Middle-range theories are also explanations of human behavior that go beyond one particular observation but are limited in scope and do not attempt to explain all of society. A classic example (with Grand Theory implications) would be Durkheim's research on suicide. He proposed a relationship between the breakdown of social bonds found in religions (Protestantism vs. Catholicism) as the reason for higher rates of suicide in specific areas.

Micro-level theories are limited to explanations of specific observations and are not intended to be universal. For instance, current work on religious activity in the U.S. seems to indicate that religious pluralism and marketforces have played a role in reducing the apparent amount of secularization (defined here as 'decreased levels of religiosity'). As the U.S. is one of few examples of a modernized country where levels of religiosity have remained relatively high over time (perhaps the only example), the theory seems applicable only to the U.S. and only during a specified time period.

Abstraction (disambiguation)

Abstraction is a process or result of generalization, removal of properties, or distancing of ideas from objects. Abstraction may also refer to:

  • Abstraction (art), art unconcerned with the literal depiction of things from the visible world
  • Abstraction (computer science), a process of hiding details of implementation in programs and data
    • Abstraction layer, an application of abstraction in computing
    • Hardware abstraction, an abstraction layer on top of hardware
  • Abstraction (linguistics), use of terms for concepts removed from the objects to which they were originally attached
  • Abstraction (mathematics), a process of removing the dependence of a mathematical concept on real-world objects
    • Hypostatic abstraction, a formal operation that transforms a predicate into a relation
    • Lambda abstraction, a definition of an anonymous function that produces a valid term in lambda calculus
  • Abstraction (sociology), a process of considering sociological concepts at a more theoretical level
  • Nucleophilic abstraction, a nucleophilic attack which causes part or all of a ligand to be removed from a metal
  • Water abstraction, the process of taking water from any source
Abstraction (linguistics)

The term abstraction has a number of uses in the field of linguistics. It can denote a process (also called object abstraction) in the development of language, whereby terms become used for concepts further removed from the objects to which they were originally attached. It can also denote a process applied by linguists themselves, whereby phenomena are considered without the details that are not relevant to the desired level of analysis.

Abstraction (art)

Typically, abstraction is used in the arts as a synonym for abstract art in general.

Usage examples of "abstraction".

Burnside wallowed before an abstraction, and Burnside is not Houdini when it comes to abstractions.

They were influenced by Constructivism and the Bauhaus, and promoted Expressionism and abstraction.

To this epoch of ardent abstractions and impassioned logomachies belongs the philosophical reign of Julian, an illuminatus and Initiate of the first order, who believed in the unity of God and the universal Dogma of the Trinity, and regretted the loss of nothing of the old world but its magnificent symbols and too graceful images.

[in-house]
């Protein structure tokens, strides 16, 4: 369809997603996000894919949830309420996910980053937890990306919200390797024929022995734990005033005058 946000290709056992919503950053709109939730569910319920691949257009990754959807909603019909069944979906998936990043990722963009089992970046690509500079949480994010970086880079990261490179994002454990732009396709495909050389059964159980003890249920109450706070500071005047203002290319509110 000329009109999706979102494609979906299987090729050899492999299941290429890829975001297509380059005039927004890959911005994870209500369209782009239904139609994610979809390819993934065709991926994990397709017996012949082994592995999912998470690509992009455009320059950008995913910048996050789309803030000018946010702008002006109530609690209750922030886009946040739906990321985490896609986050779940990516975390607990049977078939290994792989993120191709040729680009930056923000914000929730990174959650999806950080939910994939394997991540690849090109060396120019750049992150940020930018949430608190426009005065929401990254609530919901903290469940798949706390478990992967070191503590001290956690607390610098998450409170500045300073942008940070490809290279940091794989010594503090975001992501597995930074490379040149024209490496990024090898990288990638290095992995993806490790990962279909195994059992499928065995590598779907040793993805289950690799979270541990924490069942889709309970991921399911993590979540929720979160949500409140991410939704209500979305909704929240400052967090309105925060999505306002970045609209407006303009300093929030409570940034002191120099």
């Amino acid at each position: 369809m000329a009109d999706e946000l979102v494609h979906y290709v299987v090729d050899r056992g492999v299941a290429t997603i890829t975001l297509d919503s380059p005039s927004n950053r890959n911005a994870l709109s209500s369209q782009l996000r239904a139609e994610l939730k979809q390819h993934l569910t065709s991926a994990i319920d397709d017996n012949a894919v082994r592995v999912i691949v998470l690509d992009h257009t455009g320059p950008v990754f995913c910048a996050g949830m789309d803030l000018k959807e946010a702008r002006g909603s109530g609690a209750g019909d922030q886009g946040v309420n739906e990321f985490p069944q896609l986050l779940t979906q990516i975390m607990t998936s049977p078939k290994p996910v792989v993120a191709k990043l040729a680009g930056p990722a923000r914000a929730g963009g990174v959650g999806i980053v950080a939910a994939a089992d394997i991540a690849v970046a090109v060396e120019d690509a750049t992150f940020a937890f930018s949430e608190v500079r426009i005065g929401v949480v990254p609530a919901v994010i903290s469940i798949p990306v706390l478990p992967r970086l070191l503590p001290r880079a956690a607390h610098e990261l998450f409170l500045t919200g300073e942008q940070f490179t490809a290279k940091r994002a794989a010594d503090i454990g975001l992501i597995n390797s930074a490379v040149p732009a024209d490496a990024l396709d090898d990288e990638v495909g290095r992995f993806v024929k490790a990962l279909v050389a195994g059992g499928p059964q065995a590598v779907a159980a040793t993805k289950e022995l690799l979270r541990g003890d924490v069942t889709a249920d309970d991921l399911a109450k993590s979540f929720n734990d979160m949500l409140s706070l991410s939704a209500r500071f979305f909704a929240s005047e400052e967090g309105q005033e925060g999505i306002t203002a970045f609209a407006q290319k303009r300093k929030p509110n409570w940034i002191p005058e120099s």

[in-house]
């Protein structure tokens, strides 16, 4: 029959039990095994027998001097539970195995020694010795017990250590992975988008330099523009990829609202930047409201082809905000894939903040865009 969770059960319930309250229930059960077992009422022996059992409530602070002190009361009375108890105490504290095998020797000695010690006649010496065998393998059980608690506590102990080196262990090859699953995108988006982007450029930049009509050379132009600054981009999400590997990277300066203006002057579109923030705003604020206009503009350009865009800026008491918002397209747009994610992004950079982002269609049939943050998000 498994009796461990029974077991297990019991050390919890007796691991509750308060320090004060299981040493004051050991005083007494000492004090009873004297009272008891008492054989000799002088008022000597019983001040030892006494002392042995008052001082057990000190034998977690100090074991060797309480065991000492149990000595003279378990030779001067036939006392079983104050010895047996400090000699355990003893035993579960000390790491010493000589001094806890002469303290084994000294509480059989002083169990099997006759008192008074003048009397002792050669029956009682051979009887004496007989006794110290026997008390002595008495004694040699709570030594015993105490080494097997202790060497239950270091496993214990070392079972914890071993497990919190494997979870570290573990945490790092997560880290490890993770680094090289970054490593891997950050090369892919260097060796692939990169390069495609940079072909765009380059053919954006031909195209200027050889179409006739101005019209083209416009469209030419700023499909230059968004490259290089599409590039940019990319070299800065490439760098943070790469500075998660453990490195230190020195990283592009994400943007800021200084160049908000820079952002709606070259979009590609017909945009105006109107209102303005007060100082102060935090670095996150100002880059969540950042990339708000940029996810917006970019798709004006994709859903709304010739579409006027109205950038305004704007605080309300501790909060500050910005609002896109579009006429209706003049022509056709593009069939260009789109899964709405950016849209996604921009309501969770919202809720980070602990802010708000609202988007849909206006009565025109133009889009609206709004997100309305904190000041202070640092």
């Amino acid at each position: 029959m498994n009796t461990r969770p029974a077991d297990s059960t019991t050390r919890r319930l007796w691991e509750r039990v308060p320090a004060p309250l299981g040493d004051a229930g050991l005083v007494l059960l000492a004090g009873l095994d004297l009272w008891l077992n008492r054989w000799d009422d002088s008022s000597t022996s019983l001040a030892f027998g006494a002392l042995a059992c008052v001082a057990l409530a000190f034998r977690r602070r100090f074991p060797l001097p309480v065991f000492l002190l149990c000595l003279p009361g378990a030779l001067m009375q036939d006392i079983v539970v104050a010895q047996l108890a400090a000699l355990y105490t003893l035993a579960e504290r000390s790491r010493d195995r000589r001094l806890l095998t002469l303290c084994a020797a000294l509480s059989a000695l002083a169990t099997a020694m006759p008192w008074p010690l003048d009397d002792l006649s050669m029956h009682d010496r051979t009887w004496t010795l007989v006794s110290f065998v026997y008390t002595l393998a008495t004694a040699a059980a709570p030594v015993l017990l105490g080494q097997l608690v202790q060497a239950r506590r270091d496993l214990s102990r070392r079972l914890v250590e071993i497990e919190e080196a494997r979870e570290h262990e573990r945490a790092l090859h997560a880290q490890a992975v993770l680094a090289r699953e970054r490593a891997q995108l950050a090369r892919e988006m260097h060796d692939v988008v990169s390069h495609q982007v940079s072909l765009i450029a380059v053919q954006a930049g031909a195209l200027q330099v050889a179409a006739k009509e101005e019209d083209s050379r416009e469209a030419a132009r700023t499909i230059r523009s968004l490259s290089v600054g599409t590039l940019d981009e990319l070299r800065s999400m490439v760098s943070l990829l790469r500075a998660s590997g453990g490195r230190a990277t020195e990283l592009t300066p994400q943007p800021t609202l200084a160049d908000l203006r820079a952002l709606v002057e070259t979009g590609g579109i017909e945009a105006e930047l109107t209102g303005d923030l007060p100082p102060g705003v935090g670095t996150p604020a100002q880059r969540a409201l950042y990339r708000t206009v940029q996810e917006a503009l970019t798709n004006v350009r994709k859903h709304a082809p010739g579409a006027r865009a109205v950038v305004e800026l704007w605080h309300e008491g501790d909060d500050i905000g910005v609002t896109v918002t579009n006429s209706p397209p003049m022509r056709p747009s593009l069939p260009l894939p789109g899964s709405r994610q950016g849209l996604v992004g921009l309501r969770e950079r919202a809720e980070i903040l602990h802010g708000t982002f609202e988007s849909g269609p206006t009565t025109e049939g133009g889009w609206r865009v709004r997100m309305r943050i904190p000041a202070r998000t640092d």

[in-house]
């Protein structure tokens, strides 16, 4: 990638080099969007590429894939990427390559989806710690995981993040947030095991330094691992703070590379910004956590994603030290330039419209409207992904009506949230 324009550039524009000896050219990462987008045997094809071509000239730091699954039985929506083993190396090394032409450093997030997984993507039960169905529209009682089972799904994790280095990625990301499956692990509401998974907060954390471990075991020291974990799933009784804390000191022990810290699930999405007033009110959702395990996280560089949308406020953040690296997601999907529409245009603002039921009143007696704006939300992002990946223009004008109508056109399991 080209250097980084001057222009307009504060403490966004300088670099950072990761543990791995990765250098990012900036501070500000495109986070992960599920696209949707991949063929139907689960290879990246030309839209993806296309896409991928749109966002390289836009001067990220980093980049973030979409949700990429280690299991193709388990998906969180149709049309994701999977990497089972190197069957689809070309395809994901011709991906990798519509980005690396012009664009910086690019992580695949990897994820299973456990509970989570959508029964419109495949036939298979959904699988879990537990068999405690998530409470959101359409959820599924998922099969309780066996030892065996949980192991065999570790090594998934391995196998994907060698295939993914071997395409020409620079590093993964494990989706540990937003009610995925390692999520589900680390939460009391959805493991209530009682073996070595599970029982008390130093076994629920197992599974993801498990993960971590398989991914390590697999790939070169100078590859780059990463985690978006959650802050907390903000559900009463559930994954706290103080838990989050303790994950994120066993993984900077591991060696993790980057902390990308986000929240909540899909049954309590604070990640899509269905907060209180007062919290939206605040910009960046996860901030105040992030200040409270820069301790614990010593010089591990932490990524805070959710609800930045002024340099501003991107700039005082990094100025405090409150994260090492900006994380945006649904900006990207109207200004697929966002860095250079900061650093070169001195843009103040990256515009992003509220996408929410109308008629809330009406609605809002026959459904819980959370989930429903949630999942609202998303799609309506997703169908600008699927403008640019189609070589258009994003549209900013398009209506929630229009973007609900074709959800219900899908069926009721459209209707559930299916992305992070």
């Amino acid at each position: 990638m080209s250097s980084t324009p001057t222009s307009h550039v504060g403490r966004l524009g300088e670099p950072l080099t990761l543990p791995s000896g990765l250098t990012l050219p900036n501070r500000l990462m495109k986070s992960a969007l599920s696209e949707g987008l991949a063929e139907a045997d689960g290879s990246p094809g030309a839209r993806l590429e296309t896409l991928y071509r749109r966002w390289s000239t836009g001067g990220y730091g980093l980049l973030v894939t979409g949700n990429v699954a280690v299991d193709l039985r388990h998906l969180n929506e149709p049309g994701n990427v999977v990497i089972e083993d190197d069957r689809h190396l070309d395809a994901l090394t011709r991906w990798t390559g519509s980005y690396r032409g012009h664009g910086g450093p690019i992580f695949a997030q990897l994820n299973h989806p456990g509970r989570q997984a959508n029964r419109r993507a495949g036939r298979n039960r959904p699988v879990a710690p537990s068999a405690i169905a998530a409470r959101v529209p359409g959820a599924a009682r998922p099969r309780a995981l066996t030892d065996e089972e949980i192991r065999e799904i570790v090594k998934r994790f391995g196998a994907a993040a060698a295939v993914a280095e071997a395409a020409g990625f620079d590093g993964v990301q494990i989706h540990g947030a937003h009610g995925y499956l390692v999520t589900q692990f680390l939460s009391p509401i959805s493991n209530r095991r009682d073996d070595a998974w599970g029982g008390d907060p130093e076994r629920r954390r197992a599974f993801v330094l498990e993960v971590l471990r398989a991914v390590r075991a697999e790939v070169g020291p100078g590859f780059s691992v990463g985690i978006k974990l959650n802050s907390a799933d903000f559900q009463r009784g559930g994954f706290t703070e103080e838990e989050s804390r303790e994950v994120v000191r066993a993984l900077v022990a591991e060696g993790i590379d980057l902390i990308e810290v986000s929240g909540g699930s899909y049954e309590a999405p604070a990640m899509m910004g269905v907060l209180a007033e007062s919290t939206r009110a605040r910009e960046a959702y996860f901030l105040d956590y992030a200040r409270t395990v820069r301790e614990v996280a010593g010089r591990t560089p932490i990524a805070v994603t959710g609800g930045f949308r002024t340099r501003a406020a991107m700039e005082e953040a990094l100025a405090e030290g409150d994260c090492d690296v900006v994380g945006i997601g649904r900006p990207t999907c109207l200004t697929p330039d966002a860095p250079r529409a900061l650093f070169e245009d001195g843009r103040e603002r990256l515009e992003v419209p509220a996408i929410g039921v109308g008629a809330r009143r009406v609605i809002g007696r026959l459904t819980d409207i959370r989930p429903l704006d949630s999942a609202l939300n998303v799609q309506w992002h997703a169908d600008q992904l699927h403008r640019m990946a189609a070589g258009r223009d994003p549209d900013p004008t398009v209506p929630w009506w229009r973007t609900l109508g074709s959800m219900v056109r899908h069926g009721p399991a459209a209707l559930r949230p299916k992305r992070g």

Out of these questions emerge the concerns of innumerable feminists that postmodernism and deconstruction may very well theorize to an abstraction the lived experience of women or divert attention away from mistreatment in the rush to revel in the more playful eccentricities of theory and ambiguity.

In defiance of monition and in spite of resolution, the primrose path is trodden by all sorts and conditions of men, sinners no doubt, but not necessarily abstractions of sin, and to assert the contrary makes for cant and not for righteousness.

And incorporated into the Overstructure were abstractions of microscopic cellular structure created by the Arthropods, who are believers in maximizing harmony with nature.

The computer obliged with a color-coded abstraction that showed the sequencing of base pairs on the offending palindrome as a series of little plugs and sockets.

Evil personified by error continued by the worship of abstractions, 694-u.

The higher the level of abstraction, the more human and Quintan semantics diverged.

You have learned to concentrate deeply, to think subtly, to have affection for abstractions, to live at a distance from quotidian things.

I might mention that urbane folk make up the membership of the Redemptionist Alliance, the Vitatis Cult, the Cosmic Peace Movement, Panortheism, a dozen more: all motivated by abstractions four or five or six times removed from reality.

We feel that you of the Mull have been stampeded into reckless decisions by the zealous and articulate group known as the Redemptionists, who deal in abstractions and not in facts.

The advocates of the theory, to have made their abstraction complete, should have presented their primitive man as below the lowest known savage, unprogressive, and in himself incapable of developing any progressive energy.

In an age when many critically acclaimed modern artists celebrated an aesthetics of abstraction or ugliness, Disney offered pleasing pictures in perspective.

But the fact that IT eludes every description must not, as happens so often, be mistaken for the description of IT as the airiest of abstractions, as a literal transparent continuum or undifferentiated cosmic jello.